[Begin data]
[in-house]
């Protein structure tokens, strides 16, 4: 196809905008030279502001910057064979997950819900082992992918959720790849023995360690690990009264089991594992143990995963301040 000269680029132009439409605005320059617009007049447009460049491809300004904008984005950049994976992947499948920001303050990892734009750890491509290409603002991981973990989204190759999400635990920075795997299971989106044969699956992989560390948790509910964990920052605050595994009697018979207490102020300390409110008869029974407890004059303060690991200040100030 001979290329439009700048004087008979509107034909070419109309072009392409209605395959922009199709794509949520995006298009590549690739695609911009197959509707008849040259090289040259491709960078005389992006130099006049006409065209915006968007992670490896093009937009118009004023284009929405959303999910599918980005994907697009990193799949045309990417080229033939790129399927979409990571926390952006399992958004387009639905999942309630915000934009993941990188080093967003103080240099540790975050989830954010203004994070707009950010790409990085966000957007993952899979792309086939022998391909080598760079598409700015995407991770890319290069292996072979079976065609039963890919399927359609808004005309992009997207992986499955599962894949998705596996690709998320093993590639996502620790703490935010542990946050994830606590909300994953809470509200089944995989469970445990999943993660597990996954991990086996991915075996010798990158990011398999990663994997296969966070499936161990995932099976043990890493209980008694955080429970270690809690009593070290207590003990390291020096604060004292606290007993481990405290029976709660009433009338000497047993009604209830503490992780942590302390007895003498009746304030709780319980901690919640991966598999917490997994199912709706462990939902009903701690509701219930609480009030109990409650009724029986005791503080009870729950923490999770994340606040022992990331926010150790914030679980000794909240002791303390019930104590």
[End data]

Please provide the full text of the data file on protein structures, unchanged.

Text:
[in-house]
């Protein structure tokens, strides 16, 4: 196809905008030279502001910057064979997950819900082992992918959720790849023995360690690990009264089991594992143990995963301040 000269680029132009439409605005320059617009007049447009460049491809300004904008984005950049994976992947499948920001303050990892734009750890491509290409603002991981973990989204190759999400635990920075795997299971989106044969699956992989560390948790509910964990920052605050595994009697018979207490102020300390409110008869029974407890004059303060690991200040100030 001979290329439009700048004087008979509107034909070419109309072009392409209605395959922009199709794509949520995006298009590549690739695609911009197959509707008849040259090289040259491709960078005389992006130099006049006409065209915006968007992670490896093009937009118009004023284009929405959303999910599918980005994907697009990193799949045309990417080229033939790129399927979409990571926390952006399992958004387009639905999942309630915000934009993941990188080093967003103080240099540790975050989830954010203004994070707009950010790409990085966000957007993952899979792309086939022998391909080598760079598409700015995407991770890319290069292996072979079976065609039963890919399927359609808004005309992009997207992986499955599962894949998705596996690709998320093993590639996502620790703490935010542990946050994830606590909300994953809470509200089944995989469970445990999943993660597990996954991990086996991915075996010798990158990011398999990663994997296969966070499936161990995932099976043990890493209980008694955080429970270690809690009593070290207590003990390291020096604060004292606290007993481990405290029976709660009433009338000497047993009604209830503490992780942590302390007895003498009746304030709780319980901690919640991966598999917490997994199912709706462990939902009903701690509701219930609480009030109990409650009724029986005791503080009870729950923490999770994340606040022992990331926010150790914030679980000794909240002791303390019930104590």